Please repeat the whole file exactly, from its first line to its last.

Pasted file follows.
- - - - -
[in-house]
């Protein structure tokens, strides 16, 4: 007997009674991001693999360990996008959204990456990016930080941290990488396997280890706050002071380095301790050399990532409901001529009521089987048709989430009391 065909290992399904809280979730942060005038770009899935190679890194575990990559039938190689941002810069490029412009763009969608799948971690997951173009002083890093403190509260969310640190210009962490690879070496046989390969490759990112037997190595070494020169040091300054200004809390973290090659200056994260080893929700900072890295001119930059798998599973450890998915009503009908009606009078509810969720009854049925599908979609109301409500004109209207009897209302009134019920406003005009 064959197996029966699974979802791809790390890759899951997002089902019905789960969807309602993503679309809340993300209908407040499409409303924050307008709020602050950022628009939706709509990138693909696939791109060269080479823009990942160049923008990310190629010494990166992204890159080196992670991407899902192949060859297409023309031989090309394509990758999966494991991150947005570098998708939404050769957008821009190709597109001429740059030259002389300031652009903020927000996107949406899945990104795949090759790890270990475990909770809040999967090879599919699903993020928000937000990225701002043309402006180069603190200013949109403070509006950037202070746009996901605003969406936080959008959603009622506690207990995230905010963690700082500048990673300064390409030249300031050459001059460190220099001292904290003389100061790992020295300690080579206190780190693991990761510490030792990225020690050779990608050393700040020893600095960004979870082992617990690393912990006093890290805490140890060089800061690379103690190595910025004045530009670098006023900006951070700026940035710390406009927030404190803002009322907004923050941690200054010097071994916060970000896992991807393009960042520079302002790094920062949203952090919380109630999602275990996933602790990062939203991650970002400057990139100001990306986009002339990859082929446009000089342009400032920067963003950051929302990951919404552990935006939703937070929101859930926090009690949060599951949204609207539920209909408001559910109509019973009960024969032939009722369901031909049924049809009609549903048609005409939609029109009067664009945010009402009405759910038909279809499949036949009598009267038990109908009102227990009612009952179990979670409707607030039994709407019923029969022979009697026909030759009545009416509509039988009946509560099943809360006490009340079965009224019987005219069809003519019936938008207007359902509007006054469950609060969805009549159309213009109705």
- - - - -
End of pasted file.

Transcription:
[in-house]
């Protein structure tokens, strides 16, 4: 007997009674991001693999360990996008959204990456990016930080941290990488396997280890706050002071380095301790050399990532409901001529009521089987048709989430009391 065909290992399904809280979730942060005038770009899935190679890194575990990559039938190689941002810069490029412009763009969608799948971690997951173009002083890093403190509260969310640190210009962490690879070496046989390969490759990112037997190595070494020169040091300054200004809390973290090659200056994260080893929700900072890295001119930059798998599973450890998915009503009908009606009078509810969720009854049925599908979609109301409500004109209207009897209302009134019920406003005009 064959197996029966699974979802791809790390890759899951997002089902019905789960969807309602993503679309809340993300209908407040499409409303924050307008709020602050950022628009939706709509990138693909696939791109060269080479823009990942160049923008990310190629010494990166992204890159080196992670991407899902192949060859297409023309031989090309394509990758999966494991991150947005570098998708939404050769957008821009190709597109001429740059030259002389300031652009903020927000996107949406899945990104795949090759790890270990475990909770809040999967090879599919699903993020928000937000990225701002043309402006180069603190200013949109403070509006950037202070746009996901605003969406936080959008959603009622506690207990995230905010963690700082500048990673300064390409030249300031050459001059460190220099001292904290003389100061790992020295300690080579206190780190693991990761510490030792990225020690050779990608050393700040020893600095960004979870082992617990690393912990006093890290805490140890060089800061690379103690190595910025004045530009670098006023900006951070700026940035710390406009927030404190803002009322907004923050941690200054010097071994916060970000896992991807393009960042520079302002790094920062949203952090919380109630999602275990996933602790990062939203991650970002400057990139100001990306986009002339990859082929446009000089342009400032920067963003950051929302990951919404552990935006939703937070929101859930926090009690949060599951949204609207539920209909408001559910109509019973009960024969032939009722369901031909049924049809009609549903048609005409939609029109009067664009945010009402009405759910038909279809499949036949009598009267038990109908009102227990009612009952179990979670409707607030039994709407019923029969022979009697026909030759009545009416509509039988009946509560099943809360006490009340079965009224019987005219069809003519019936938008207007359902509007006054469950609060969805009549159309213009109705």